Train a linear regression with onnxruntime-training#

This example explores how onnxruntime-training can be used to train a simple linear regression using a gradient descent. It compares the results with those obtained by sklearn.linear_model.SGDRegressor

A simple linear regression with scikit-learn#

from pprint import pprint
import numpy
import onnx
from pandas import DataFrame
from onnxruntime import (
    InferenceSession, get_device)
from sklearn.datasets import make_regression
from sklearn.model_selection import train_test_split
from sklearn.linear_model import SGDRegressor
from sklearn.neural_network import MLPRegressor
from mlprodict.onnx_conv import to_onnx
from onnxcustom.plotting.plotting_onnx import plot_onnxs
from onnxcustom.utils.orttraining_helper import (
    add_loss_output, get_train_initializer)
from import OrtGradientOptimizer

X, y = make_regression(n_features=2, bias=2)
X = X.astype(numpy.float32)
y = y.astype(numpy.float32)
X_train, X_test, y_train, y_test = train_test_split(X, y)

lr = SGDRegressor(l1_ratio=0, max_iter=200, eta0=5e-2), y)
[ 53.83746772   6.79334086  86.31569796  73.72210063 -79.5078181 ]

The trained coefficients are:

print("trained coefficients:", lr.coef_, lr.intercept_)
trained coefficients: [67.74134798  7.91162025] [2.00017697]

However this model does not show the training curve. We switch to a sklearn.neural_network.MLPRegressor.

lr = MLPRegressor(hidden_layer_sizes=tuple(),
                  activation='identity', max_iter=200,
                  batch_size=10, solver='sgd',
                  alpha=0, learning_rate_init=1e-2,
                  momentum=0, nesterovs_momentum=False), y)
somewhere/workspace/onnxcustom/onnxcustom_UT_39_std/_venv/lib/python3.9/site-packages/sklearn/neural_network/ ConvergenceWarning: Stochastic Optimizer: Maximum iterations (200) reached and the optimization hasn't converged yet.
[ 53.842594    6.7937374  86.3236     73.72894   -79.51577  ]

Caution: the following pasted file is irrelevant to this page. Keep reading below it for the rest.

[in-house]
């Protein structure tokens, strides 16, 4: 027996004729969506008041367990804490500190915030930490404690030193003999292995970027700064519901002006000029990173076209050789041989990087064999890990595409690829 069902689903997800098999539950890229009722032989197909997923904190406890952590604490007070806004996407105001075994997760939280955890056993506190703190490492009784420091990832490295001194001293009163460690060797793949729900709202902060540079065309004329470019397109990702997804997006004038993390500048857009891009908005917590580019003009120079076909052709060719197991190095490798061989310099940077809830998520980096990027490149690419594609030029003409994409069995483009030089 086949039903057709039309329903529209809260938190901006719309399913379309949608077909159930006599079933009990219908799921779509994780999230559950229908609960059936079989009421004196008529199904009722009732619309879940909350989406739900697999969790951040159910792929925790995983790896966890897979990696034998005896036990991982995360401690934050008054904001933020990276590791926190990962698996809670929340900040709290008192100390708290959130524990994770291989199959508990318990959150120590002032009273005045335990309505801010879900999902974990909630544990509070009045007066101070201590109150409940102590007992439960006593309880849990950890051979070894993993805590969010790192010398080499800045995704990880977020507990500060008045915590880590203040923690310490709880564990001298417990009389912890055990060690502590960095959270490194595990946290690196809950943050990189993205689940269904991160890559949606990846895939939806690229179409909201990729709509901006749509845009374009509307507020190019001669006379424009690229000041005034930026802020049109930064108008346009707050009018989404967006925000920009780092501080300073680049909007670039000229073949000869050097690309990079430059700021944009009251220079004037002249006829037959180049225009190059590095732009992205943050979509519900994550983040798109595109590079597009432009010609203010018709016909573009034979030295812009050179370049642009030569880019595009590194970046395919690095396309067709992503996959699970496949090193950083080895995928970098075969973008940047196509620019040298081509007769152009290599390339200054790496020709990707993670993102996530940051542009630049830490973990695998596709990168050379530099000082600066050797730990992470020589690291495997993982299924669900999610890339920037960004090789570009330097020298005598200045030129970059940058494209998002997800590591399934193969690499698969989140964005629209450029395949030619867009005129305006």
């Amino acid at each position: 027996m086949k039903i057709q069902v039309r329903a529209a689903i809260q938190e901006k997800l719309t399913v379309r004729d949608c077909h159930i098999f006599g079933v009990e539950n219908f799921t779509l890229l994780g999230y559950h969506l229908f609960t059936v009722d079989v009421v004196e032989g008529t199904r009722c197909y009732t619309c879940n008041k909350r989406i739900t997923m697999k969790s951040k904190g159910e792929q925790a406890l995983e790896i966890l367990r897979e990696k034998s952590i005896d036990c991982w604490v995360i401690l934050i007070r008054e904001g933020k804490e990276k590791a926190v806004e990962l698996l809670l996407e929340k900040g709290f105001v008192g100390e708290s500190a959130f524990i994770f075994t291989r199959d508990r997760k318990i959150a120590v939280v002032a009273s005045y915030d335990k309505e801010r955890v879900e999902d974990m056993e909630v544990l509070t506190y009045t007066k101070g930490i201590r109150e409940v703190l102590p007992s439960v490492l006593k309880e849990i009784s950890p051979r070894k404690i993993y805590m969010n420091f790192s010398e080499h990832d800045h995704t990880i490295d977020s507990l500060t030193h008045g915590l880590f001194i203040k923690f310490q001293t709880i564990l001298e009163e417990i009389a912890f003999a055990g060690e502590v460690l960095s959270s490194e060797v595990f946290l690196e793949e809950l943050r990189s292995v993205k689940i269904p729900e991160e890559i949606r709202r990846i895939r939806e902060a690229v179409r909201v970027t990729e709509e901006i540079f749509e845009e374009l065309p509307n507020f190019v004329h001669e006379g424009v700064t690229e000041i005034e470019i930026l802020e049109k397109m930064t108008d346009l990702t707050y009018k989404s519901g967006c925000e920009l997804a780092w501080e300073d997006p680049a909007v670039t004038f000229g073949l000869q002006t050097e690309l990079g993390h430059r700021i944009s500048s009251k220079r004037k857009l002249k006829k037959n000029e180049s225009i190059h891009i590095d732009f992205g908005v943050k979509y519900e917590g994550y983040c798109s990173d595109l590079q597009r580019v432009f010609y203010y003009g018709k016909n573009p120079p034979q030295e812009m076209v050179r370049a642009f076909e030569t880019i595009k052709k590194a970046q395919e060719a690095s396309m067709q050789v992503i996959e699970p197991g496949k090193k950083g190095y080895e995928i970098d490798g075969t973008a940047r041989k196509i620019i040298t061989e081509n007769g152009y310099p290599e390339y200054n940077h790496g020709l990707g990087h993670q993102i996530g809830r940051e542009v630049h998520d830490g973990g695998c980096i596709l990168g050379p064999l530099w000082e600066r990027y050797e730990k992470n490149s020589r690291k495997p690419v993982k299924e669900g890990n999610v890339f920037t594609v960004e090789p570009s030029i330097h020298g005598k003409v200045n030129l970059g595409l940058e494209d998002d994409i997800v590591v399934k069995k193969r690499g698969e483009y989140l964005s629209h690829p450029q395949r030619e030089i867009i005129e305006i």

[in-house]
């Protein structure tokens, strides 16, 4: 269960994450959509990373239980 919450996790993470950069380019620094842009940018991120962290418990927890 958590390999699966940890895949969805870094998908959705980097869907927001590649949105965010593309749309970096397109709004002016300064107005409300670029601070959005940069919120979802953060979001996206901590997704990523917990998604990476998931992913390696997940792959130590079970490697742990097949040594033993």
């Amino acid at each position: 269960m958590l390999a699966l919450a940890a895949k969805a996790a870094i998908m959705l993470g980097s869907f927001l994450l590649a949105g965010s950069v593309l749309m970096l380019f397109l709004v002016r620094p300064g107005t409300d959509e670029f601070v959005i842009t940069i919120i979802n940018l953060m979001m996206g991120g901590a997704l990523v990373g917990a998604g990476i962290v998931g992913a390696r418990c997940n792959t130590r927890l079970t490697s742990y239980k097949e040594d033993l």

The trained coefficients are:

print("trained coefficients:", lr.coefs_, lr.intercepts_)
trained coefficients: [array([[67.74782 ],
       [ 7.911858]], dtype=float32)] [array([2.0000002], dtype=float32)]

ONNX graph#

Training with onnxruntime-training starts with an ONNX graph which defines the model to learn. It is obtained by simply converting the previous linear regression into ONNX.

onx = to_onnx(lr, X_train[:1].astype(numpy.float32), target_opset=15,

Choosing a loss#

The training requires a loss function. By default, it is the square function but it could be the absolute error or include regularization. Function add_loss_output appends the loss function to the ONNX graph.

onx_train = add_loss_output(onx)

plot_onnxs(onx, onx_train,
           title=['Linear Regression',
                  'Linear Regression + Loss with ONNX'])
Linear Regression, Linear Regression + Loss with ONNX
array([<AxesSubplot: title={'center': 'Linear Regression'}>,
       <AxesSubplot: title={'center': 'Linear Regression + Loss with ONNX'}>],

Let’s check inference is working.

sess = InferenceSession(onx_train.SerializeToString(),
res =, {'X': X_test, 'label': y_test.reshape((-1, 1))})
print(f"onnx loss={res[0][0, 0] / X_test.shape[0]!r}")
onnx loss=2.4012649646465434e-08


Every initializer is a set of weights which can be trained and a gradient will be computed for it. However an initializer used to modify a shape or to extract a subpart of a tensor does not need training. Let’s remove them from the list of initializer to train.